Yellow River: A Chinese tale of ecological protection, high-quality development
Deemed China's "Mother River" and "the cradle of Chinese civilization," the Yellow River basin has seen remarkable improvements in its ecological environment over the last few years as the Chinese government attaches increasing importance to the conservation of China's second-longest watercourse.
Hailing the Yellow River's importance as an ecological barrier, an economic zone and a cultural heritage site in China, Chinese President Xi Jinping has reiterated efforts to promote its ecological protection and high-quality development.
On Wednesday, President Xi inspected the estuary of the Yellow River in the city of Dongying, east China's Shandong Province. He visited a dock at the estuary, an ecological monitoring center and a national-level nature reserve of the Yellow River Delta.
"The protection of the Yellow River is critical to the great rejuvenation and sustainable development of the Chinese nation," President Xi said. This explains why China has set the ecological protection and high-quality development of the Yellow River basin as a major national strategy.
Starting from Qinghai Province, the Yellow River runs through nine provinces and autonomous regions before emptying itself into the Bohai Sea in Shandong.
As an "ecological corridor," the Yellow River, linking the Qinghai-Tibet Plateau, the Loess Plateau and plains in northern China with severe water scarcity, plays an important role in improving the ecological environment, combating desertification and providing water supply.
The 5,464-kilometer-long waterway feeds about 12 percent of China's population, irrigates some 15 percent of the arable land, supports 14 percent of the national GDP, and supplies water to more than 60 cities.
Since the 18th Communist Party of China (CPC) National Congress, the Chinese president has visited all of the basin's provinces and autonomous regions, sharing his concerns about China's "Mother River." In less than a year from August 2019 to June 2020 alone, he inspected the Yellow River basin four times.
What are the challenges?
President Xi pointed out difficulties and problems in protecting the Yellow River during his inspection tours, such as the fragile ecological environment, the severe condition of water resources preservation and the need to improve development quality.
According to Xi, the peace of the Yellow River is significant to the stability of China. Although the river has not seen major dangers for many years, Xi has repeatedly told the nation not to relax its vigilance.
The river's natural and geological conditions have led to frequent flooding since ancient times. Over the past 2,500 years, the Yellow River has broken its dikes more than 1,500 times and made 26 major changes in its course on the lower reaches.
Still, busy industrial activities along the Yellow River once put it on the map as one of the world's most polluted rivers about 10 years ago, which also resulted in ecological degradation.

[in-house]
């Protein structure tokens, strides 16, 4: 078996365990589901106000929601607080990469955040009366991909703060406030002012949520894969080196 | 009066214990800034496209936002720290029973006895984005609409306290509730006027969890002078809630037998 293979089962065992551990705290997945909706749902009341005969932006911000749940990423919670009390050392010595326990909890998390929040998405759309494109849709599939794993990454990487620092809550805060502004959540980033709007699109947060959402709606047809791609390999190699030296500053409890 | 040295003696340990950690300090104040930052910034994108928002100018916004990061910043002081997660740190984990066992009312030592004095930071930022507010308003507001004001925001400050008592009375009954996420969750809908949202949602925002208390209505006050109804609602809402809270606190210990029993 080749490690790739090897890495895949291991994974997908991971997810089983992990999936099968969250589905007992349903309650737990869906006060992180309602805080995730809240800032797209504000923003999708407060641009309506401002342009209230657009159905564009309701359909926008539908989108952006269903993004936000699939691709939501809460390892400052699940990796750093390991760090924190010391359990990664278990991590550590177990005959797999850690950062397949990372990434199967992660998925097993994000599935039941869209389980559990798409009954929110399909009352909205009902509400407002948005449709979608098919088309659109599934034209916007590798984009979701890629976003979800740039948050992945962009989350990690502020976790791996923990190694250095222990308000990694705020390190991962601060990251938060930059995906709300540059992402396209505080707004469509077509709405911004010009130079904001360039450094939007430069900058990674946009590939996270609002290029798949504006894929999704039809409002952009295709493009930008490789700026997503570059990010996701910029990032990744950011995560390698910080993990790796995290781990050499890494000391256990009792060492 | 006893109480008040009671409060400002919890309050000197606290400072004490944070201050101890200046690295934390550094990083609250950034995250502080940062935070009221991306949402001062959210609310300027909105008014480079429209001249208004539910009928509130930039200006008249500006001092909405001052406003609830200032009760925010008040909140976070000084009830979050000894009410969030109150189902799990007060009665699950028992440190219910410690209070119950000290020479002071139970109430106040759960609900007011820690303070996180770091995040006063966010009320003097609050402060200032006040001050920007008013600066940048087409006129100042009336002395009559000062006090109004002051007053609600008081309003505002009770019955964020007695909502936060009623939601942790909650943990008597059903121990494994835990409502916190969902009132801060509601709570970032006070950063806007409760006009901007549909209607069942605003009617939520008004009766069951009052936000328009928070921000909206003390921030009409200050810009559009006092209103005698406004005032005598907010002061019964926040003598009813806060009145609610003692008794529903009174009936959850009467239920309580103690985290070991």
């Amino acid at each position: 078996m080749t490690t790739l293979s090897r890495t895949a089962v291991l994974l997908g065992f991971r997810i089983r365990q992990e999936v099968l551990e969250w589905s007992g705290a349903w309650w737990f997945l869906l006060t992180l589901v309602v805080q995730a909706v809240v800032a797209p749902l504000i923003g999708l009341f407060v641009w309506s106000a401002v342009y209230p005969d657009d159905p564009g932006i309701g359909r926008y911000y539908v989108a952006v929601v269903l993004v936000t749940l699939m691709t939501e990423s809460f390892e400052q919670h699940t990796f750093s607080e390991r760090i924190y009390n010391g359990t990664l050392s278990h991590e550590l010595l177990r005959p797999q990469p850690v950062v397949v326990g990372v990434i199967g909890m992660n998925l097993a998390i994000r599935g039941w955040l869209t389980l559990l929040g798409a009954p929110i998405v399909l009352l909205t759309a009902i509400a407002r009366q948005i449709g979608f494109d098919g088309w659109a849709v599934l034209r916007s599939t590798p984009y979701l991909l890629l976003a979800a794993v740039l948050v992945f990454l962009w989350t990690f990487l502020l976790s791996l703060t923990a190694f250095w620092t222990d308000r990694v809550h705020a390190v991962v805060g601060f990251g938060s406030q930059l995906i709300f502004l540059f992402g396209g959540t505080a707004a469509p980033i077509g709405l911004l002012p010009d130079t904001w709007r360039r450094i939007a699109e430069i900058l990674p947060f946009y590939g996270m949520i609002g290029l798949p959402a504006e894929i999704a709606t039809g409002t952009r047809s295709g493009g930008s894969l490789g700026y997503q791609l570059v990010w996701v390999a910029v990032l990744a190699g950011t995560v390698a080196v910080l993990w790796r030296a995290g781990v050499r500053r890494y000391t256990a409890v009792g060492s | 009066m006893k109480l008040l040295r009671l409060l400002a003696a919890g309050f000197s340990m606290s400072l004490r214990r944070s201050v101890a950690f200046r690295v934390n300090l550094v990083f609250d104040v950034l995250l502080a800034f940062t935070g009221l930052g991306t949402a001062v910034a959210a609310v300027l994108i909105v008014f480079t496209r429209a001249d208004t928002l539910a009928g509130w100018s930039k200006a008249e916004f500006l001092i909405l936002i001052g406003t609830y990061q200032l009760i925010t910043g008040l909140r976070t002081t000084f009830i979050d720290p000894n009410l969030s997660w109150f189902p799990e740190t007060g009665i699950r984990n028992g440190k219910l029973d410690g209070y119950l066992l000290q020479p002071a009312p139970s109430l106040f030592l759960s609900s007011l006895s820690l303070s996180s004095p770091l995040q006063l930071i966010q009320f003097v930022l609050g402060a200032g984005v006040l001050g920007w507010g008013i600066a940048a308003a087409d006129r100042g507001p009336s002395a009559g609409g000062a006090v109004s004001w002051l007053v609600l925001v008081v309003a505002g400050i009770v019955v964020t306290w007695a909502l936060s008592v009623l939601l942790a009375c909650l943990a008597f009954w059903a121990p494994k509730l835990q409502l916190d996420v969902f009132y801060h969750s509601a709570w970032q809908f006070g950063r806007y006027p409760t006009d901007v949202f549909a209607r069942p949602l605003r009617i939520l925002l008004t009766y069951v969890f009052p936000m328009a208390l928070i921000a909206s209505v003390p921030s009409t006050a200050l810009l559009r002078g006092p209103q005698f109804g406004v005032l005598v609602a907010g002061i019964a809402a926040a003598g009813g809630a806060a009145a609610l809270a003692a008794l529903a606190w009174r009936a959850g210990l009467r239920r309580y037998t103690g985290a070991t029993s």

Turning a blueprint into practice
To deal with major challenges facing the Yellow River basin, the central government and the local governments along the river have taken a series of measures, exemplifying how a national strategy is transforming from a blueprint into concrete practice while showing China's determination to purse high-quality development.
Over the past 70 years, China has carried out four large-scale embankment projects, built water conservancy projects, implemented two phases of flood control projects on the lower reaches of the waterway and completed the standard levee construction. By 2019, the accumulated amount of silt and sand into the Yellow River has been reduced by nearly 30 billion tonnes and the sediment of the downstream river has been reduced by 11.2 billion tonnes.
High-quality development of the Yellow River basin started with adjustment and transformation of old industrial cities on the upper stream, developing modern agriculture in major grain-producing regions as well as exploring ways to help the impoverished residents along the riversides.
The country has also built more than 400 wetland nature reserves and national parks in the basin. The Yellow River Delta National Nature Reserve, the one President Xi visited on Wednesday, is one of the examples.
The Reserve spanning about 153,000 hectares, with wetlands making up over 70 percent of its total area, is an important wintering and stopover site for migratory birds, including oriental storks, an endangered bird species.
Earlier in October, China released an outline for the Yellow River Basin's protection and development through 2030, serving as a guide for policymaking and engineering project planning in the basin to address challenges. The country is also speeding up its legislation to advance ecological conservation and high-quality development in the Yellow River basin.